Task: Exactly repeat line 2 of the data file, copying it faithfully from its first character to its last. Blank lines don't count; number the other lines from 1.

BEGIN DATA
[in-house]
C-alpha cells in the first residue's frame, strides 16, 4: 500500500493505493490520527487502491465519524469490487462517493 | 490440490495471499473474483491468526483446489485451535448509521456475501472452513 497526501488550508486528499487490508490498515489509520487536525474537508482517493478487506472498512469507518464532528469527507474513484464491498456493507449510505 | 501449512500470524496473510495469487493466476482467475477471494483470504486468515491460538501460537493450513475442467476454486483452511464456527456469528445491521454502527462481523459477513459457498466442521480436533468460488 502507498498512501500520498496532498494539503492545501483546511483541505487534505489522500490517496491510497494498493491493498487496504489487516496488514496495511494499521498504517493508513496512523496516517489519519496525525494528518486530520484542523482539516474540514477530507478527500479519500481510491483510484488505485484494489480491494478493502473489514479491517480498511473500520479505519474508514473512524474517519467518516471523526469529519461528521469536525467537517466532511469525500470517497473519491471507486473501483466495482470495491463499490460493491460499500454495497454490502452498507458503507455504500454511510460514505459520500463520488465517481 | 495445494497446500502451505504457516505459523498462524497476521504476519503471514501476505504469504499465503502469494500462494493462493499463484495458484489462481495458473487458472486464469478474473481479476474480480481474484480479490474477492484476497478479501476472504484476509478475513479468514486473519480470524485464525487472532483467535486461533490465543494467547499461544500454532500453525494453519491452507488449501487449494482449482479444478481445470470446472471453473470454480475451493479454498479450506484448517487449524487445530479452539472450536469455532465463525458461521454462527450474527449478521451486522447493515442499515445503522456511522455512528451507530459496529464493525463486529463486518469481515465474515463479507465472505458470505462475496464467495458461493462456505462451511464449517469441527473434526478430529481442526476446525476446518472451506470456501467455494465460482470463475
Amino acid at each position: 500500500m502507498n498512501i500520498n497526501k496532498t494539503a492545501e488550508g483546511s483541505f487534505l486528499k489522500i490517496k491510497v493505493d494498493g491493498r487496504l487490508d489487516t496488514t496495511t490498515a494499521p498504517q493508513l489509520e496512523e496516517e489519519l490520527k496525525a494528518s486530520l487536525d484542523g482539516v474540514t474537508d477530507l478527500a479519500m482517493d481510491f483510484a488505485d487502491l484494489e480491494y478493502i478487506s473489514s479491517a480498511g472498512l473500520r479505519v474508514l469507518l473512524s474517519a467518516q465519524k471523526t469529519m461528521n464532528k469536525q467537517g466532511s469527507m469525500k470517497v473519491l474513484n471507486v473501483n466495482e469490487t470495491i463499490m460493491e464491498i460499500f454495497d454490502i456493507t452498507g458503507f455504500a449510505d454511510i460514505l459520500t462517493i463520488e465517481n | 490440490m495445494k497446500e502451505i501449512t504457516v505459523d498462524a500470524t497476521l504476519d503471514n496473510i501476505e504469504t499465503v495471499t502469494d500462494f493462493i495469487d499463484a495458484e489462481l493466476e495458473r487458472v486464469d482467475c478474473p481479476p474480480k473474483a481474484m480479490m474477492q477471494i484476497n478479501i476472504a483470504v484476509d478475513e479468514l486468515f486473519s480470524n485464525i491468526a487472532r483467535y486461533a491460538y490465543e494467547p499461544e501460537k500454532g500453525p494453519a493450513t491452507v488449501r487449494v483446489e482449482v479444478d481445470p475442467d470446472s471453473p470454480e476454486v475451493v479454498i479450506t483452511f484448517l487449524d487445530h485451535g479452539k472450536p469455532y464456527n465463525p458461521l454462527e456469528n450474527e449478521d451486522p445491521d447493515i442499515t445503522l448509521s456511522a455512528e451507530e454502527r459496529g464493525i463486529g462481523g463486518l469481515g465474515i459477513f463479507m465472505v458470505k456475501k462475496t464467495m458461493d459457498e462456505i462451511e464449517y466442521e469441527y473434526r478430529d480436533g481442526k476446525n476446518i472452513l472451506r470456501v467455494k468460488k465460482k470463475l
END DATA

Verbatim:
C-alpha cells in the first residue's frame, strides 16, 4: 500500500493505493490520527487502491465519524469490487462517493 | 490440490495471499473474483491468526483446489485451535448509521456475501472452513 497526501488550508486528499487490508490498515489509520487536525474537508482517493478487506472498512469507518464532528469527507474513484464491498456493507449510505 | 501449512500470524496473510495469487493466476482467475477471494483470504486468515491460538501460537493450513475442467476454486483452511464456527456469528445491521454502527462481523459477513459457498466442521480436533468460488 502507498498512501500520498496532498494539503492545501483546511483541505487534505489522500490517496491510497494498493491493498487496504489487516496488514496495511494499521498504517493508513496512523496516517489519519496525525494528518486530520484542523482539516474540514477530507478527500479519500481510491483510484488505485484494489480491494478493502473489514479491517480498511473500520479505519474508514473512524474517519467518516471523526469529519461528521469536525467537517466532511469525500470517497473519491471507486473501483466495482470495491463499490460493491460499500454495497454490502452498507458503507455504500454511510460514505459520500463520488465517481 | 495445494497446500502451505504457516505459523498462524497476521504476519503471514501476505504469504499465503502469494500462494493462493499463484495458484489462481495458473487458472486464469478474473481479476474480480481474484480479490474477492484476497478479501476472504484476509478475513479468514486473519480470524485464525487472532483467535486461533490465543494467547499461544500454532500453525494453519491452507488449501487449494482449482479444478481445470470446472471453473470454480475451493479454498479450506484448517487449524487445530479452539472450536469455532465463525458461521454462527450474527449478521451486522447493515442499515445503522456511522455512528451507530459496529464493525463486529463486518469481515465474515463479507465472505458470505462475496464467495458461493462456505462451511464449517469441527473434526478430529481442526476446525476446518472451506470456501467455494465460482470463475